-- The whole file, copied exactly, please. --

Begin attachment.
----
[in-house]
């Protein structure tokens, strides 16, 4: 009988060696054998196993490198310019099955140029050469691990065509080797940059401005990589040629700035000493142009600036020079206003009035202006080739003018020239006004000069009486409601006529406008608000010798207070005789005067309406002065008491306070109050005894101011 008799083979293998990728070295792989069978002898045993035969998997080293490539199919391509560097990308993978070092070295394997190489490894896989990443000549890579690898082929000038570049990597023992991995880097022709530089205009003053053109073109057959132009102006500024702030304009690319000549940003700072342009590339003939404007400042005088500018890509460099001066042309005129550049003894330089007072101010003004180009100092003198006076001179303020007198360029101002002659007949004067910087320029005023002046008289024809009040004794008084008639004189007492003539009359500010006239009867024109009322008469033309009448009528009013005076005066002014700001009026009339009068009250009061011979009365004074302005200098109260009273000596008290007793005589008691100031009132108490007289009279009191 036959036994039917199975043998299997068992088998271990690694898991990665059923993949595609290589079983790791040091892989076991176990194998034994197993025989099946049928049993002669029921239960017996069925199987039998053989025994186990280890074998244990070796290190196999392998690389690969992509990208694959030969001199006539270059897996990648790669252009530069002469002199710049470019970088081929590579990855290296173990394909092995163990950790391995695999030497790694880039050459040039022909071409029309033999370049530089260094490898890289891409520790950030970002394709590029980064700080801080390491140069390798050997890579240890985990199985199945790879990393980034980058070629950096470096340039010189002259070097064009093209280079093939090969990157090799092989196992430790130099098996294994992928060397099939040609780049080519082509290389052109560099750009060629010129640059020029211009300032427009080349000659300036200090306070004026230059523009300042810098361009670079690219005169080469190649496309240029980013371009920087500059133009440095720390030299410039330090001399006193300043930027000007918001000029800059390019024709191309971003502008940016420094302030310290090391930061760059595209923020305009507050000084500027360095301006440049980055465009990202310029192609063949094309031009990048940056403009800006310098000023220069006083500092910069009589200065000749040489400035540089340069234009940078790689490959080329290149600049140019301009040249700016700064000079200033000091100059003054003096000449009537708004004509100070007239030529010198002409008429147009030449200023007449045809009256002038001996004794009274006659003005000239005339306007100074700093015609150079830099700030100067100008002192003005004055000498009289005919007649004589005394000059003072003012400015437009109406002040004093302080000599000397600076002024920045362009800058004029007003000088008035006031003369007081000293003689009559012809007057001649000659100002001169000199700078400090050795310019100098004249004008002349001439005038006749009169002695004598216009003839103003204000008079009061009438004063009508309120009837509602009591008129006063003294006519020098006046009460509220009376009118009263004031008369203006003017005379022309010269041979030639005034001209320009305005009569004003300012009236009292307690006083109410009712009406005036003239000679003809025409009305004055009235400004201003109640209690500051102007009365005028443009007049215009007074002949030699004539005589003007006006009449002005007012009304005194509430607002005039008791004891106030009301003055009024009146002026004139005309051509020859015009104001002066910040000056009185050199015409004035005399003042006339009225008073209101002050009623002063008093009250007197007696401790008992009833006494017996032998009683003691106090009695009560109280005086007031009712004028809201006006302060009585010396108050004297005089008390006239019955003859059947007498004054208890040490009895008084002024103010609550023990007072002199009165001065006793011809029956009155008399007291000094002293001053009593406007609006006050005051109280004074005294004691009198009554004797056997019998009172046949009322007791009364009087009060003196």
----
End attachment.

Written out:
[in-house]
């Protein structure tokens, strides 16, 4: 009988060696054998196993490198310019099955140029050469691990065509080797940059401005990589040629700035000493142009600036020079206003009035202006080739003018020239006004000069009486409601006529406008608000010798207070005789005067309406002065008491306070109050005894101011 008799083979293998990728070295792989069978002898045993035969998997080293490539199919391509560097990308993978070092070295394997190489490894896989990443000549890579690898082929000038570049990597023992991995880097022709530089205009003053053109073109057959132009102006500024702030304009690319000549940003700072342009590339003939404007400042005088500018890509460099001066042309005129550049003894330089007072101010003004180009100092003198006076001179303020007198360029101002002659007949004067910087320029005023002046008289024809009040004794008084008639004189007492003539009359500010006239009867024109009322008469033309009448009528009013005076005066002014700001009026009339009068009250009061011979009365004074302005200098109260009273000596008290007793005589008691100031009132108490007289009279009191 036959036994039917199975043998299997068992088998271990690694898991990665059923993949595609290589079983790791040091892989076991176990194998034994197993025989099946049928049993002669029921239960017996069925199987039998053989025994186990280890074998244990070796290190196999392998690389690969992509990208694959030969001199006539270059897996990648790669252009530069002469002199710049470019970088081929590579990855290296173990394909092995163990950790391995695999030497790694880039050459040039022909071409029309033999370049530089260094490898890289891409520790950030970002394709590029980064700080801080390491140069390798050997890579240890985990199985199945790879990393980034980058070629950096470096340039010189002259070097064009093209280079093939090969990157090799092989196992430790130099098996294994992928060397099939040609780049080519082509290389052109560099750009060629010129640059020029211009300032427009080349000659300036200090306070004026230059523009300042810098361009670079690219005169080469190649496309240029980013371009920087500059133009440095720390030299410039330090001399006193300043930027000007918001000029800059390019024709191309971003502008940016420094302030310290090391930061760059595209923020305009507050000084500027360095301006440049980055465009990202310029192609063949094309031009990048940056403009800006310098000023220069006083500092910069009589200065000749040489400035540089340069234009940078790689490959080329290149600049140019301009040249700016700064000079200033000091100059003054003096000449009537708004004509100070007239030529010198002409008429147009030449200023007449045809009256002038001996004794009274006659003005000239005339306007100074700093015609150079830099700030100067100008002192003005004055000498009289005919007649004589005394000059003072003012400015437009109406002040004093302080000599000397600076002024920045362009800058004029007003000088008035006031003369007081000293003689009559012809007057001649000659100002001169000199700078400090050795310019100098004249004008002349001439005038006749009169002695004598216009003839103003204000008079009061009438004063009508309120009837509602009591008129006063003294006519020098006046009460509220009376009118009263004031008369203006003017005379022309010269041979030639005034001209320009305005009569004003300012009236009292307690006083109410009712009406005036003239000679003809025409009305004055009235400004201003109640209690500051102007009365005028443009007049215009007074002949030699004539005589003007006006009449002005007012009304005194509430607002005039008791004891106030009301003055009024009146002026004139005309051509020859015009104001002066910040000056009185050199015409004035005399003042006339009225008073209101002050009623002063008093009250007197007696401790008992009833006494017996032998009683003691106090009695009560109280005086007031009712004028809201006006302060009585010396108050004297005089008390006239019955003859059947007498004054208890040490009895008084002024103010609550023990007072002199009165001065006793011809029956009155008399007291000094002293001053009593406007609006006050005051109280004074005294004691009198009554004797056997019998009172046949009322007791009364009087009060003196």